In this report, ITIF finds that the nature of the U.S. innovation system has changed dramatically over the course of the last 40 years. Using an innovative research method, UC Davis scholars Fred Block and Mathew Keller analyze a sample of innovations recognized by R&D Magazine as being among the top 100 innovations of the year over the last four decades. They find that while in the 1970s almost all winners came from corporations acting on their own, more recently over two-thirds of the winners have come from partnerships involving business and government, including federal labs and federally-funded university research. Moreover, in 2006 77 of the 88 U.S. entities that produced award-winning innovations were beneficiaries of federal funding.

These findings suggest that to succeed in the future, U.S. innovation policy must help support and reinforce our natural national advantage in collaboration. Thus, funding for the U.S. government’s technology initiatives should be expanded and made more secure, and the coordination of these technology initiatives across the federal government, particularly those that support partnerships between firms, universities, and federal laboratories, must be improved.

Frequently Asked Questions About the Creation of a National Innovation Foundation (NIF)

July 3, 2008
| Reports

1. How does NIF differ from industrial policy?

NIF is not industrial policy because it is not about picking industrial “winners”. Rather than taking the view that some industries are more important to the U.S. than others, NIF is based on the idea that innovation and productivity growth can happen in any industry and that the nation benefits regardless of the industry in which they occur.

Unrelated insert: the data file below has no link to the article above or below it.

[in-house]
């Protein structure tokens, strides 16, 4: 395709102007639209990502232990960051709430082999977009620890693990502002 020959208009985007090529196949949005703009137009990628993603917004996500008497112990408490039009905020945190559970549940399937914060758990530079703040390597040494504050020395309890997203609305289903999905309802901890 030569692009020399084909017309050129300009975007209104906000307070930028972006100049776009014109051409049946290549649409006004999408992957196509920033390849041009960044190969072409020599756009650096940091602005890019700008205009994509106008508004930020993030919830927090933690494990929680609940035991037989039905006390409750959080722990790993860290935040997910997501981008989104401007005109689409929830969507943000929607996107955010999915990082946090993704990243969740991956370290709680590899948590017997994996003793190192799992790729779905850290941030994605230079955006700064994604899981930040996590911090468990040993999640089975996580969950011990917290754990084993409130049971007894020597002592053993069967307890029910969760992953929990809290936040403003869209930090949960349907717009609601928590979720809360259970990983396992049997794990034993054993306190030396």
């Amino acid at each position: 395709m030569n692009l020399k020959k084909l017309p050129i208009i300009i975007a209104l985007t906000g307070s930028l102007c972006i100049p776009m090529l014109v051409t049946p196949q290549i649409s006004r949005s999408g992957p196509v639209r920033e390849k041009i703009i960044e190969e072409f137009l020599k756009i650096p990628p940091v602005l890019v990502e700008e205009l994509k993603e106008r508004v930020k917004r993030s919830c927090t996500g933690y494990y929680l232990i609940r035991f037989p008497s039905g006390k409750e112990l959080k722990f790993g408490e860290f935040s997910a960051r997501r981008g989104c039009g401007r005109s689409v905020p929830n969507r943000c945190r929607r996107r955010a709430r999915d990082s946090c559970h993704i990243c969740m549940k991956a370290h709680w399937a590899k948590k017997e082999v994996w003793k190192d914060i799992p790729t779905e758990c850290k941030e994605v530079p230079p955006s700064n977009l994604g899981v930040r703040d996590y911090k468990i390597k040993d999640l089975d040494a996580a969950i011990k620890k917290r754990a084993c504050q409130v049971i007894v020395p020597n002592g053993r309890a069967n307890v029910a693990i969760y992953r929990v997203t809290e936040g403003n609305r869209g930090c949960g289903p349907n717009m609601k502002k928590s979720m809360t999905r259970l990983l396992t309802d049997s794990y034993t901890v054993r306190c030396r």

Moreover, NIF decisions about which proposals to fund and which firms to assist would be based on collaboration with industry rather than Washington telling industry what to do. When businesses come to NIF with proposals, NIF would evaluate them with the assistance of knowledgeable experts from the private sector and academia.

Finally, a significant share of NIF funds would go to support states in the kinds of technology-based economic development activities that transcend politics. That is, funding will be available regardless of what party controls the legislature or the governor’s office.

2. Reorganizing existing agencies into the Department of Homeland Security (DHS) was difficult and complicated. Wouldn’t the creation of NIF involve similar problems?

DHS involved bringing together a large number of long-established agencies from many different parts of the federal government with very different agency cultures and missions. By contrast, NIF would bring together the activities of just six small programs—including some that are less than a decade old—from only three federal agencies. These would be the Manufacturing Extension Program (MEP) and the Technology Innovation Program (TIP) currently in the Commerce Department; the Workforce Innovation in Regional Economic Development (WIRED) in the Labor Department; and three commercial innovation programs in the National Science Foundation (NSF). These existing programs already have much in common in their institutional cultures and missions. In NIF, they would be combined with several complementary activities that are new to the federal government

Precisely because of the DHS experience, NIF is designed not to include every federal program that remotely contributes to innovation, but only a small core of complementary activities that directly contribute to non-farm commercial innovation.

3. Why not just coordinate existing federal innovation-related activities rather than create NIF as a new entity?